Keeping the dream of education alive for immigrant students
A principal and her staff allay the fears of students caught in the middle of the national debate over immigration policy
By Elaine Woo“This Room is a Sanctuary” reads the poster pinned to the blackboard in teacher Mike Bin’s classroom at Belmont High School in downtown Los Angeles. Since Donald Trump won the White House on a platform of tighter immigration control, that message has resonated at this campus with 1,050 students, many of whom are immigrants or the children of immigrants from Central America and Mexico.
“These are children coming from war-torn, difficult, dangerous places, who are coming here for the American Dream,” says Principal Kristen McGregor ’85, EdD ’07, who is also an adjunct assistant professor in USC Rossier’s Master of Arts in Teaching program.
Many of the students identify as DREAMers, a term coined from the 2010 DREAM Act (Development, Relief and Education for Alien Minors). Although that policy did not pass the House of Representatives, two years later President Barack Obama signed into law the Deferred Action for Childhood Arrivals (DACA) program, which offers a work permit and temporary reprieve from deportation to people who were brought to the United States as children and remained in the country without authorization.
“So there is fear when you say we’re going to build a wall and kick out all of these people,” says McGregor.
She and her staff have responded by opening their arms wider.
“I say I’m mom to 1,000 kids. I tell them, ‘You’re my babies. I’m going to protect you,’” the veteran educator says.
To address their concerns, McGregor has met individually with students and their families to answer questions. She has encouraged teachers to discuss the controversy over immigration policy in class without taking sides and with an emphasis on the resources available to students to move forward with their education.
Through classroom presentations, Belmont has provided students with information about their rights and referrals for legal advice and other services. More basic needs of the predominantly low-income student body are also met. In storage areas near her office, McGregor stocks donated canned food items, coats, sweaters and other used apparel.
“My job is to make sure we have an educated society,” she says. “I want to keep these kids in school and give them as many opportunities as possible.”
Belmont is part of the Los Angeles Unified School District (LAUSD), where schools were declared “safe zones” by the Los Angeles Board of Education last year. The board instructed campus administrators that any Immigration and Customs Enforcement agents who attempt to enter schools in search of students be sent to district headquarters.
So far the policy has not been tested, but anxiety runs high. In March, federal agents detained a man near a public charter school in Lincoln Heights, where he had just dropped off his 12-year-old daughter. The incident further rattled students already worried about themselves or friends and family who lack authorization to live in the United States.
“The level of anxiety for these students is very difficult for a teacher to see,” says Bin, an algebra and English-language development teacher in his 21st year at Belmont.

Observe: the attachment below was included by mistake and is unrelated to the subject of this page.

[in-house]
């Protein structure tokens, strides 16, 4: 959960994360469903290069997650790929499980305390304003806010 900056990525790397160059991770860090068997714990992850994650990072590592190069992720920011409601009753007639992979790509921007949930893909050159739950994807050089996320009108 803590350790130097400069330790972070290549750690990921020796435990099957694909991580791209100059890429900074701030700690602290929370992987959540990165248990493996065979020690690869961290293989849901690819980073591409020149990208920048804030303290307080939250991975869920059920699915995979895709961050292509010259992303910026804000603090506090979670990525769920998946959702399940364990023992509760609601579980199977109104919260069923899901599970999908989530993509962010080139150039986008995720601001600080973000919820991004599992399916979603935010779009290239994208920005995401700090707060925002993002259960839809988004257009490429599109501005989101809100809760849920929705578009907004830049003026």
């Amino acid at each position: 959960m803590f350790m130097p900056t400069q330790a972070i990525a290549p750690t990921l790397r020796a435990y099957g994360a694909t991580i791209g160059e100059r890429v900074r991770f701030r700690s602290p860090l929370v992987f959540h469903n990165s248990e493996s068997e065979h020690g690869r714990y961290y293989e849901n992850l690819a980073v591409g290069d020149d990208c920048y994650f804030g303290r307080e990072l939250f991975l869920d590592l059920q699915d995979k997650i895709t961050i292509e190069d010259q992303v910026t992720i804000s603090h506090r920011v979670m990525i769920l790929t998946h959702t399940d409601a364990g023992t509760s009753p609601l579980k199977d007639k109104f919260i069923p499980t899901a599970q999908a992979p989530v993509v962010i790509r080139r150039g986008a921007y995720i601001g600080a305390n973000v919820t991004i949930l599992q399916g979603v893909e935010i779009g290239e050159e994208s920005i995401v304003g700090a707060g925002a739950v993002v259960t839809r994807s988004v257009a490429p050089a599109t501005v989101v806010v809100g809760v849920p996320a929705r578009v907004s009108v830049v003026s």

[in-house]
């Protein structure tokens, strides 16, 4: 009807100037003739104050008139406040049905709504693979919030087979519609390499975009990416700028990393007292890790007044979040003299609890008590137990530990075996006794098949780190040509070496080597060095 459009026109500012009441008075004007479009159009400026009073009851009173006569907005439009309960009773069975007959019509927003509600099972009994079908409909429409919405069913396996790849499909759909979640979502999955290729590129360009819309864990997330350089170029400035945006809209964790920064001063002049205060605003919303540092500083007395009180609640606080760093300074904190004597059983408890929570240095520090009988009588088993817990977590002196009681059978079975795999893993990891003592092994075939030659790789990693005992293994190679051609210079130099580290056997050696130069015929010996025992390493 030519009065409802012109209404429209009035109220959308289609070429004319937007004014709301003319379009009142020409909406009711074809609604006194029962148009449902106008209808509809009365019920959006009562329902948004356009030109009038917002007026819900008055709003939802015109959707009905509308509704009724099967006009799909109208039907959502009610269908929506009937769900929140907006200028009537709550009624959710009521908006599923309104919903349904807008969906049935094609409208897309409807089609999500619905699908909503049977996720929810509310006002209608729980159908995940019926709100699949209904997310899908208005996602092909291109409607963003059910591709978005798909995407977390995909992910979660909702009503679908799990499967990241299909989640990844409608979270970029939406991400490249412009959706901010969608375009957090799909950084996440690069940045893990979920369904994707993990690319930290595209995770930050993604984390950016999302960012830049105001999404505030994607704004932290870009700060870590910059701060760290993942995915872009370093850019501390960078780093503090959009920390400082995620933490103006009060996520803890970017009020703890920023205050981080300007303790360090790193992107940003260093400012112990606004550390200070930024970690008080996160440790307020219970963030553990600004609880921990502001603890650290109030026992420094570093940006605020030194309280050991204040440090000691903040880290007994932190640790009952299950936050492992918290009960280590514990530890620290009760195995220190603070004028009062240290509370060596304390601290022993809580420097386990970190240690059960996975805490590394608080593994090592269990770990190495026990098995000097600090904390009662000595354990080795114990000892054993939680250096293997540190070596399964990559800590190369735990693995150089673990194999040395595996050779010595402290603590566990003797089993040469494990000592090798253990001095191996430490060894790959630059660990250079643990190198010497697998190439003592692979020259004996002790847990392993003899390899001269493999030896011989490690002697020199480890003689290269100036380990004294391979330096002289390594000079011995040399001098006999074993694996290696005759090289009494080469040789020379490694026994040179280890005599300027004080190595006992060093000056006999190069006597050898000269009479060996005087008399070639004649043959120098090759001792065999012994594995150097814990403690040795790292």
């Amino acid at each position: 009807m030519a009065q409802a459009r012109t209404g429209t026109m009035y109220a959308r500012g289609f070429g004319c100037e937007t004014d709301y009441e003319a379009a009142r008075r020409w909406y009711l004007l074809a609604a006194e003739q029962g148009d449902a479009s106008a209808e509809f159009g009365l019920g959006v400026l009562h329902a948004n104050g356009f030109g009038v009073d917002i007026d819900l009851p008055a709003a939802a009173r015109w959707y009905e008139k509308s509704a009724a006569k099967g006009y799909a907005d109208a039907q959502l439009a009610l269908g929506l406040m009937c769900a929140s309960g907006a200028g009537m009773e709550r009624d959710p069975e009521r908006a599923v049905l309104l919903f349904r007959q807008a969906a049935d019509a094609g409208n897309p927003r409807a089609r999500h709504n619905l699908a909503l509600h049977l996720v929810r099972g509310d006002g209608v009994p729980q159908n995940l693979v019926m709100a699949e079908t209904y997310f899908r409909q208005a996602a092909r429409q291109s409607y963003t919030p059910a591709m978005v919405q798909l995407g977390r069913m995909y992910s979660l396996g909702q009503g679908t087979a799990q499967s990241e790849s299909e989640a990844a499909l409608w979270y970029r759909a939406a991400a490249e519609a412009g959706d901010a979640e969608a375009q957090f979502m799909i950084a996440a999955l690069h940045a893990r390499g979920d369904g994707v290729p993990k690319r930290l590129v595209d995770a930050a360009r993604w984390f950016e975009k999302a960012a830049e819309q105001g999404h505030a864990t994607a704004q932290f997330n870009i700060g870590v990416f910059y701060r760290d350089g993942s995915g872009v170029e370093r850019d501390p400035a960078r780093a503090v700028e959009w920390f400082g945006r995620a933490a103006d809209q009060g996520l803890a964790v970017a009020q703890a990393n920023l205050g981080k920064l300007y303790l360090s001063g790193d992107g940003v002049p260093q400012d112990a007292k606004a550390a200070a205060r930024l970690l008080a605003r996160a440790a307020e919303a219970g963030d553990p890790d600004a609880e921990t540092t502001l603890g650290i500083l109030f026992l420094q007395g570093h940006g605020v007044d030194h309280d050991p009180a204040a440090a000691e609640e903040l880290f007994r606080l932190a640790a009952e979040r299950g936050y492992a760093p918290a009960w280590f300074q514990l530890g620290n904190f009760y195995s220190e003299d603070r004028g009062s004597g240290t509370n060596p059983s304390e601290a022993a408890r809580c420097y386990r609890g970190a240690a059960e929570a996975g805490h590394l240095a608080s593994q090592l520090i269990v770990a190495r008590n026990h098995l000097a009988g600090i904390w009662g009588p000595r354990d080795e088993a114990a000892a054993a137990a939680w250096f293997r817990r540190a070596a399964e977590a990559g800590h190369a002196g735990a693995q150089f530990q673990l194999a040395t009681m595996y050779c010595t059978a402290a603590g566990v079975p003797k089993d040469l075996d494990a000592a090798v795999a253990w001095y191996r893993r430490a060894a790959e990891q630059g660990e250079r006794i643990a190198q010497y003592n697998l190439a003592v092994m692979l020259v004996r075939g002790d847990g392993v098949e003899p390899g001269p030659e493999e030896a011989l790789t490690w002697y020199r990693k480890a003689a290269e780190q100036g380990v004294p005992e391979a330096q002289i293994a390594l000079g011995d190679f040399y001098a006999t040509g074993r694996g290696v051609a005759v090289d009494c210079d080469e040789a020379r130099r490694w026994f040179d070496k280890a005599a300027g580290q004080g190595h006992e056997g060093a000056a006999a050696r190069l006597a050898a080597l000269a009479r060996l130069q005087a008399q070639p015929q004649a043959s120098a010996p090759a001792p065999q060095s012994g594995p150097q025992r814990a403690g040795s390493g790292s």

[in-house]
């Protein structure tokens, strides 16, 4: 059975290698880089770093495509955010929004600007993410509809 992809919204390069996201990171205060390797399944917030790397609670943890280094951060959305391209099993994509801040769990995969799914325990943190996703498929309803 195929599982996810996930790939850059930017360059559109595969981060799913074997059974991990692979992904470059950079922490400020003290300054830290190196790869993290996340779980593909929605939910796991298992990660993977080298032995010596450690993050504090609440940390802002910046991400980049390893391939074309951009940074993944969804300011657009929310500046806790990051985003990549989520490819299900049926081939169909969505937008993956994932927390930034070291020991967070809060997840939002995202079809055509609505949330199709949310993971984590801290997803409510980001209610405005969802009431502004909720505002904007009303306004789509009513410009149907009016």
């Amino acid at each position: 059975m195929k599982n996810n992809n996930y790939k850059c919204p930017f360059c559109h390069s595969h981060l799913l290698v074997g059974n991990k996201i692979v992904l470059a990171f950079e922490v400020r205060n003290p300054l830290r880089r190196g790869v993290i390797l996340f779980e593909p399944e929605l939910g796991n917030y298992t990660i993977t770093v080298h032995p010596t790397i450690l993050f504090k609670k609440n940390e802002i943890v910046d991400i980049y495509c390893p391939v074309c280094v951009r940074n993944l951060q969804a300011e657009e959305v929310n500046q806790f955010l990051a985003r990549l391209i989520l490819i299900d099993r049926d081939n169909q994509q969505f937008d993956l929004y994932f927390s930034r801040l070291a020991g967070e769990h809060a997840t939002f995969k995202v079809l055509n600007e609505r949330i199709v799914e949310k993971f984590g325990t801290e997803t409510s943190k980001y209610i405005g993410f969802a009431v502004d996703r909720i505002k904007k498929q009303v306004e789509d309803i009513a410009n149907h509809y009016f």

“You hear it in the way they talk to each other,” he continues. “I hear things like, ‘Did they actually deport somebody who was walking down the street? Am I going to be grabbed next? Do I have to start hiding now? Are they going to take my father or mother away from me?’”
The toll on students could be gauged in the first few months of 2017 by at least one important measure: Applications for college financial aid were down (see “Quit does not exist,” p. 25).
According to McGregor, 70 percent of Belmont’s seniors completed the Free Application for Federal Student Aid, or FAFSA, last year. This year, only 42 percent had applied through early March. Principals at other district high schools had noted similar declines, she says.
Alarmed by the drop, McGregor and her staff redoubled their efforts and brought the total up to 77 percent, better than last year.
Extra resources from a federal grant to prepare low-income students for success in postsecondary education have helped Belmont keep track of college-bound students while providing support for students needing help writing essays and filling out applications.
Bin says he wished that President Trump and others calling for a crackdown on illegal immigration could meet his students. Three days a week after school, up to 45 pupils in various stages of learning English voluntarily gather in his room to be tutored by other students. The tutors get free popcorn and community service credit while their pupils receive free help in math and English.
For many students, it isn’t easy to give up an hour out of their day. Like other students who entered the country without parents, Marcus (not his real name), an undocumented 17-year-old from El Salvador, has to work to support himself. He starts most days at Belmont after working from 6 p.m. to 2 a.m. as a busboy.
It’s an exhausting schedule, but Marcus has progressed rapidly in English and has a solid B in Bin’s math class. “I want to have a better future,” Marcus says. He is considering college.
Melvin came from El Salvador at age 17 with his mother and had a job as a mechanic before enrolling at Belmont. Now 20, he is in the 11th grade and working toward his diploma and legal residency.
After he graduates from Belmont, he would like to study mechanical engineering in college.
“It will be hard,” he says, “but not impossible.”
This article appeared in the spring/summer 2017 issue of USC Rossier Magazine.